can anybody explain the above conceptions. i am not quite clear about that. any resources on the Internet is also ok.
The simple explanation is that in fine grained EJB's,
every object will be made a separate EJB. With coarse grained EJB's, you wil have big "fat" EJB,s, containing a lot of application logic.
An example: You want to represent an order consting of a number of order lines.
You can make each order line its own EJB (fine grained), or
you can have one EJB encompassing the entire order (coarse grained). Of course, in the coarse grained case, the order EJB can still use other helper classes for the actual implementation, but they are not exposed to the client.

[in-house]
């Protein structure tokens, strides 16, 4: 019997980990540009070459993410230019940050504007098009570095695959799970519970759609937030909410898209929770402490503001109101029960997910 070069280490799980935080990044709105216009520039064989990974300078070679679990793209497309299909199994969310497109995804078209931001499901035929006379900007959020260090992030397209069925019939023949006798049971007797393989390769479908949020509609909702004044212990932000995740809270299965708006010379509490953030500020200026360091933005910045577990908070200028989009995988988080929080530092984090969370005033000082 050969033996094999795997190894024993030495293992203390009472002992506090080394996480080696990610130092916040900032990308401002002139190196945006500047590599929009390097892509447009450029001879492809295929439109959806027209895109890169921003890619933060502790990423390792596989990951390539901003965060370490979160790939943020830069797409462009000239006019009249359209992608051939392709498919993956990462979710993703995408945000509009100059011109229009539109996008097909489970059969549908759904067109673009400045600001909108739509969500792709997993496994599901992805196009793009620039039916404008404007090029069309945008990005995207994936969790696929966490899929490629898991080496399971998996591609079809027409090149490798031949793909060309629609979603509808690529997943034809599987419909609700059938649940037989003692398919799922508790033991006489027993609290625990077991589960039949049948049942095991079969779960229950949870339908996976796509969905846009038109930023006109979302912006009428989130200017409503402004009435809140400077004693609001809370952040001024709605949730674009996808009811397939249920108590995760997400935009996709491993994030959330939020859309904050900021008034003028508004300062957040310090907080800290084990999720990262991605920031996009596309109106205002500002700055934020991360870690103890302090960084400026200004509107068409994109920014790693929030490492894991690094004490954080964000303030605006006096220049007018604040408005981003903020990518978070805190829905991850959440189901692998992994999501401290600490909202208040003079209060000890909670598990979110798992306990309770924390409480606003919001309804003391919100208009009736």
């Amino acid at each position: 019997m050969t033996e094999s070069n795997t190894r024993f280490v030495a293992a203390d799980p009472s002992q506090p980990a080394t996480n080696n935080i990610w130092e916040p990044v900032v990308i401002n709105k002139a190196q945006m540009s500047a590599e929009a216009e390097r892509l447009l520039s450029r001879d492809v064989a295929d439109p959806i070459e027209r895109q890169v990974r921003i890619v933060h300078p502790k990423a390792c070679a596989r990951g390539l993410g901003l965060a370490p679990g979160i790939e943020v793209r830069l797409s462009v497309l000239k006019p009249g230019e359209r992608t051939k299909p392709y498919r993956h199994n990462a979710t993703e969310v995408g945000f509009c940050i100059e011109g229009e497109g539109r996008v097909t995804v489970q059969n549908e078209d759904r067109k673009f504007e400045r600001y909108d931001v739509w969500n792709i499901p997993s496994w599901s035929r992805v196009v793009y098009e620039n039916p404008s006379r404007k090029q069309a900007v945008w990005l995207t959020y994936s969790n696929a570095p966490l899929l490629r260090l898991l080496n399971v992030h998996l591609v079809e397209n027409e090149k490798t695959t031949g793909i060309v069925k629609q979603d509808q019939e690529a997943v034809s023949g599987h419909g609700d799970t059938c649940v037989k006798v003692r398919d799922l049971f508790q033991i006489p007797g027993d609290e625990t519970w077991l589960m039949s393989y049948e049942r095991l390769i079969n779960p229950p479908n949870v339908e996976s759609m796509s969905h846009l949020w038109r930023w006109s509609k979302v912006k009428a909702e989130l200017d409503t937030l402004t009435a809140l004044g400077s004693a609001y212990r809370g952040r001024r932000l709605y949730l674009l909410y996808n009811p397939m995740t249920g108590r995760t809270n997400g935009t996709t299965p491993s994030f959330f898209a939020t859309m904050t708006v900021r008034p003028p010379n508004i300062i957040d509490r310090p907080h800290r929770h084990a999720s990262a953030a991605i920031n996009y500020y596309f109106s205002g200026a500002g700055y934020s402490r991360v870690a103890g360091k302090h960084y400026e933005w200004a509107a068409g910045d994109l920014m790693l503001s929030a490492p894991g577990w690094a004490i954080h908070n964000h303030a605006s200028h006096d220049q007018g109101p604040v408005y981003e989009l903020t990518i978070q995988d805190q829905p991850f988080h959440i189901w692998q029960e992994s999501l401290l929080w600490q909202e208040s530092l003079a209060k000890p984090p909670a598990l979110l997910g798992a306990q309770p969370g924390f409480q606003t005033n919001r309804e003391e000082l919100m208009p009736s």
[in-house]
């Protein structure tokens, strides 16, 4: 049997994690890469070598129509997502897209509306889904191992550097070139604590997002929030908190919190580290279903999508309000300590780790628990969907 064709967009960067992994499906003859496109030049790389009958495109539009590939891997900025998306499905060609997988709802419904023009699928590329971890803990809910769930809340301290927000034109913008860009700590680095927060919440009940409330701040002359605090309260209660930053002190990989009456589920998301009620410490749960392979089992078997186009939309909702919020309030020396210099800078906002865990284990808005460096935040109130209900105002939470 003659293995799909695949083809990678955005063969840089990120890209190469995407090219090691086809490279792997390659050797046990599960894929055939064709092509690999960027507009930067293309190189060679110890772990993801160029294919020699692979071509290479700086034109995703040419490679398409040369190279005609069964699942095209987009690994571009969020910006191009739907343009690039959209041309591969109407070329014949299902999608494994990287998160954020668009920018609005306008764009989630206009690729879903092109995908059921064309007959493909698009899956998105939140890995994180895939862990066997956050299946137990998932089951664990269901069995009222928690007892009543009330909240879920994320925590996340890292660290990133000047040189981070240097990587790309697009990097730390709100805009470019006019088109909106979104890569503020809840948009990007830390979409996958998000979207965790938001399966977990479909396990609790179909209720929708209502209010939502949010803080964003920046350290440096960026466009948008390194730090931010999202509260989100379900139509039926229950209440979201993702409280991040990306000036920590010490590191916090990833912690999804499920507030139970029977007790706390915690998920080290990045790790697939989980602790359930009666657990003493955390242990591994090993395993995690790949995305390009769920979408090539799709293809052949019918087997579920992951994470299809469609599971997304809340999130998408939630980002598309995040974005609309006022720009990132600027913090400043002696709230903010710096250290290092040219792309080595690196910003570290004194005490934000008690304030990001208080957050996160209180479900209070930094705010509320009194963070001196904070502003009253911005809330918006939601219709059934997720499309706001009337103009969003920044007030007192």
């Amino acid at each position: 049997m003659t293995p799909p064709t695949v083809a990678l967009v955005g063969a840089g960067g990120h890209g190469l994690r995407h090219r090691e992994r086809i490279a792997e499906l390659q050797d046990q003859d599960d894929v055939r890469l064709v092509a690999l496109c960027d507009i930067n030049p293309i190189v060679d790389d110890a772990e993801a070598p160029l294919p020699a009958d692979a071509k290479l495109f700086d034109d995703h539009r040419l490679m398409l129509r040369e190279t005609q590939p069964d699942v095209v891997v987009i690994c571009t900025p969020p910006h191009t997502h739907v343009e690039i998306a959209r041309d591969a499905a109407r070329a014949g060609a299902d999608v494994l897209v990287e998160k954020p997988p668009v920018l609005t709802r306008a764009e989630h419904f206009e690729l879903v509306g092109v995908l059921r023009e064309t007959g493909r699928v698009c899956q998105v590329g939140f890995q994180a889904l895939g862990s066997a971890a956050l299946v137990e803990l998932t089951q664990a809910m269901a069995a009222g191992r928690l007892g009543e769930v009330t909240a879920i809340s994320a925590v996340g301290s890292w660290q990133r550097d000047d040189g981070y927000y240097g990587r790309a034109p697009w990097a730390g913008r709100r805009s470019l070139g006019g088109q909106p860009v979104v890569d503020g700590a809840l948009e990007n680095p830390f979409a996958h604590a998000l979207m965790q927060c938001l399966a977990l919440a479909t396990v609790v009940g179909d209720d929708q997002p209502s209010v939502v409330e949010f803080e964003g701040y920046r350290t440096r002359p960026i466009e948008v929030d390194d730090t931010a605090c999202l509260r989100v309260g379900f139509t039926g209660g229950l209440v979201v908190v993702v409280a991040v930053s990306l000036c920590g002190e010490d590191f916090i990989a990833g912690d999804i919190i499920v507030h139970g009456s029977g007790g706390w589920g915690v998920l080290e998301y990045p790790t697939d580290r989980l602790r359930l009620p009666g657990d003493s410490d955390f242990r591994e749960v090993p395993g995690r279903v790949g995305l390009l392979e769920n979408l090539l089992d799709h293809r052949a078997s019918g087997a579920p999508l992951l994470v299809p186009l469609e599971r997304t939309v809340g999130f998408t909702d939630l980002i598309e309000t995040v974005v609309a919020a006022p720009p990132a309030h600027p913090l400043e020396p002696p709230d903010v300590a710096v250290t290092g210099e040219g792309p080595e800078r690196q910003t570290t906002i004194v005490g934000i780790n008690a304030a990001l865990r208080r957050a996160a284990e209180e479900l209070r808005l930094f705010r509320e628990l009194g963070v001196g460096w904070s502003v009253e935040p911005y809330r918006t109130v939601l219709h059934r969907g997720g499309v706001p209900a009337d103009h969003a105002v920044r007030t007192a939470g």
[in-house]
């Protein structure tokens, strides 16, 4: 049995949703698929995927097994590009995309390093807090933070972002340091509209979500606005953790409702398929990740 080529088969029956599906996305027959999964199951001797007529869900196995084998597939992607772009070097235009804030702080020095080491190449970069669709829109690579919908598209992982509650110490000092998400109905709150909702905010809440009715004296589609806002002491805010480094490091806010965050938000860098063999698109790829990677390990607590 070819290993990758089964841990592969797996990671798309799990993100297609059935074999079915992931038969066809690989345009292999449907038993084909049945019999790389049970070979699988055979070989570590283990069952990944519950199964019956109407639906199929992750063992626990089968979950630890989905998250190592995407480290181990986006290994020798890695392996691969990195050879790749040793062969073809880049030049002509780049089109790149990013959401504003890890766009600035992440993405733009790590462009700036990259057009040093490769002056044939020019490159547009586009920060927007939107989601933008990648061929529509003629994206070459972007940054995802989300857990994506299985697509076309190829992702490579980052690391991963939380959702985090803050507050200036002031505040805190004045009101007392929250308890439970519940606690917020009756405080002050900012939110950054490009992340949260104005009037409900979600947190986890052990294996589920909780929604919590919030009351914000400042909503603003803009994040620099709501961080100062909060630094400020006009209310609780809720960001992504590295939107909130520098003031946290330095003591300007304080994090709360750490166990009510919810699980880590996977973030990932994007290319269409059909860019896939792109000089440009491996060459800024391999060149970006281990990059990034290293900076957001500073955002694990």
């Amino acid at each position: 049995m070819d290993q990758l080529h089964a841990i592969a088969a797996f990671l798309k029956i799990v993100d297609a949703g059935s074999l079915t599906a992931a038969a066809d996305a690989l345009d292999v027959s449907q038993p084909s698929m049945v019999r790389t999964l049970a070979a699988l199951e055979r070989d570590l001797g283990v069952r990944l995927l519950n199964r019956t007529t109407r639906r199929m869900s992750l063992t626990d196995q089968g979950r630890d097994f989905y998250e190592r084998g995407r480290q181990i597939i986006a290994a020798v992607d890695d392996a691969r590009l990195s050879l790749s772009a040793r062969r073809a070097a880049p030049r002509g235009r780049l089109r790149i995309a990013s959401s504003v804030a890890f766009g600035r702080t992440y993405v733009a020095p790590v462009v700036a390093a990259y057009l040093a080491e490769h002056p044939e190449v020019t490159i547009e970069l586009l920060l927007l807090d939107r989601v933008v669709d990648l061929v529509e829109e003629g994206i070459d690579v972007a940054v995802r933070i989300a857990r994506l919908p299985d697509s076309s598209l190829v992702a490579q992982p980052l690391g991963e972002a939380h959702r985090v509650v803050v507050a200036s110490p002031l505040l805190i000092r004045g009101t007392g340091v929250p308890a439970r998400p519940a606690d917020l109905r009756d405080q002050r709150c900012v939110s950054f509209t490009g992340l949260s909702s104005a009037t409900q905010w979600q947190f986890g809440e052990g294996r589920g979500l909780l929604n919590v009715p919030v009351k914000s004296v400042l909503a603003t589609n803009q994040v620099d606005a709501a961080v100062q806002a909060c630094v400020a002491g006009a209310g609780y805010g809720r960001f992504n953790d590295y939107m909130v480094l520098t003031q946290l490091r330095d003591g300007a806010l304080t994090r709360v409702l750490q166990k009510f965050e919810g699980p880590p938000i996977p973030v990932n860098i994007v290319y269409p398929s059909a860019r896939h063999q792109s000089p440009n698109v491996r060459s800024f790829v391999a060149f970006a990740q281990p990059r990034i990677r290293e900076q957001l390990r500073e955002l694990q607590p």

There are pro's and con's to each approach - in general, coarse grained EJB's seem to be preferred.
+ Fewer EJB calls - less network load, fewer transaction context,
+ Simpler deployment
+ Fewer objects for the application programmer to learn
- CMP harder to set up
- Potentially less reuse
- Less distribution
Also, keep in mind that EJBs should only be created for data that must be remotely accessed. If it is only used on the server-side, there are other mechanism available with much less overhead.
For more information and guidelines on this issue, see the J2EE Blueprints.